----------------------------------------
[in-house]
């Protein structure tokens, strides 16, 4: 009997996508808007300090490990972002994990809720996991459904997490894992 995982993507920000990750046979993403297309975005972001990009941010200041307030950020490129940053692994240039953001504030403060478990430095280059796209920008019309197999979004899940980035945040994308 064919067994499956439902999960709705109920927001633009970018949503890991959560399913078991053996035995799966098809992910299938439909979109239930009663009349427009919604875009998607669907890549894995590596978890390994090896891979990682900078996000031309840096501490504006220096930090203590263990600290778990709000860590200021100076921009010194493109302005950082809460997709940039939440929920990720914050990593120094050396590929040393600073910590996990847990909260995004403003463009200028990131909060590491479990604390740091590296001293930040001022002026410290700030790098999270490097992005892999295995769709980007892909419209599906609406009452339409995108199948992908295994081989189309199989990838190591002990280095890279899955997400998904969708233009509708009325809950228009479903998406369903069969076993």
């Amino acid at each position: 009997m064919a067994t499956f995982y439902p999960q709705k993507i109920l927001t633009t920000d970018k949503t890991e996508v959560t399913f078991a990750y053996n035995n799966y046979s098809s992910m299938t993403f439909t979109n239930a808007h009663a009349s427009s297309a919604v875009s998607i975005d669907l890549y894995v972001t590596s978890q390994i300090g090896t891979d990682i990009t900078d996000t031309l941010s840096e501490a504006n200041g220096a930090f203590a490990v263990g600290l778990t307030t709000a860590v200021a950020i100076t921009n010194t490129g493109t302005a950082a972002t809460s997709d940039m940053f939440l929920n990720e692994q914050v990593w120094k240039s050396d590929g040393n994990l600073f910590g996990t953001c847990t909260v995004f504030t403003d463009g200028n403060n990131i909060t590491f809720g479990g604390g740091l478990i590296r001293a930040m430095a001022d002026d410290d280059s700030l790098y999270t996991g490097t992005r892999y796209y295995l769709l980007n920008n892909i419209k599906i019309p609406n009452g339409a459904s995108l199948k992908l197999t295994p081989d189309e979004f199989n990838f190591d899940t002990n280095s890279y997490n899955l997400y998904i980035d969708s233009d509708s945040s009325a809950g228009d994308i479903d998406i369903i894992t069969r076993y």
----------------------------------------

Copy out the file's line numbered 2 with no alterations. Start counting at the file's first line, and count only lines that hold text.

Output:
């Protein structure tokens, strides 16, 4: 009997996508808007300090490990972002994990809720996991459904997490894992 995982993507920000990750046979993403297309975005972001990009941010200041307030950020490129940053692994240039953001504030403060478990430095280059796209920008019309197999979004899940980035945040994308 064919067994499956439902999960709705109920927001633009970018949503890991959560399913078991053996035995799966098809992910299938439909979109239930009663009349427009919604875009998607669907890549894995590596978890390994090896891979990682900078996000031309840096501490504006220096930090203590263990600290778990709000860590200021100076921009010194493109302005950082809460997709940039939440929920990720914050990593120094050396590929040393600073910590996990847990909260995004403003463009200028990131909060590491479990604390740091590296001293930040001022002026410290700030790098999270490097992005892999295995769709980007892909419209599906609406009452339409995108199948992908295994081989189309199989990838190591002990280095890279899955997400998904969708233009509708009325809950228009479903998406369903069969076993």